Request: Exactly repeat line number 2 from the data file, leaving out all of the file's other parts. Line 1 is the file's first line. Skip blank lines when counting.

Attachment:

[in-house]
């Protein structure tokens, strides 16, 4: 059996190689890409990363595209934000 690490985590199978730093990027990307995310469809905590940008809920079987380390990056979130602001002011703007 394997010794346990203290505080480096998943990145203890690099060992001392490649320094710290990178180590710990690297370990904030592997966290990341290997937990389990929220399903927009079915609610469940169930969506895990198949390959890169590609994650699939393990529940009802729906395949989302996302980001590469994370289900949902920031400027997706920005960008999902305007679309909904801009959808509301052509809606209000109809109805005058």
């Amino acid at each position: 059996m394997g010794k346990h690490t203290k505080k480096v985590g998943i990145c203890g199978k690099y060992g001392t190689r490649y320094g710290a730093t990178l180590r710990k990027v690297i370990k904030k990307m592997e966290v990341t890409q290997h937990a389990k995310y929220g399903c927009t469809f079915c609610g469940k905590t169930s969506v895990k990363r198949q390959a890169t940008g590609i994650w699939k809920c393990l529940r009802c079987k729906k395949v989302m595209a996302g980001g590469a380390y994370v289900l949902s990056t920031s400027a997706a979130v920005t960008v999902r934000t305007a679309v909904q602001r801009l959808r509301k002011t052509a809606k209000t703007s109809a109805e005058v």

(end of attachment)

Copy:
């Protein structure tokens, strides 16, 4: 059996190689890409990363595209934000 690490985590199978730093990027990307995310469809905590940008809920079987380390990056979130602001002011703007 394997010794346990203290505080480096998943990145203890690099060992001392490649320094710290990178180590710990690297370990904030592997966290990341290997937990389990929220399903927009079915609610469940169930969506895990198949390959890169590609994650699939393990529940009802729906395949989302996302980001590469994370289900949902920031400027997706920005960008999902305007679309909904801009959808509301052509809606209000109809109805005058």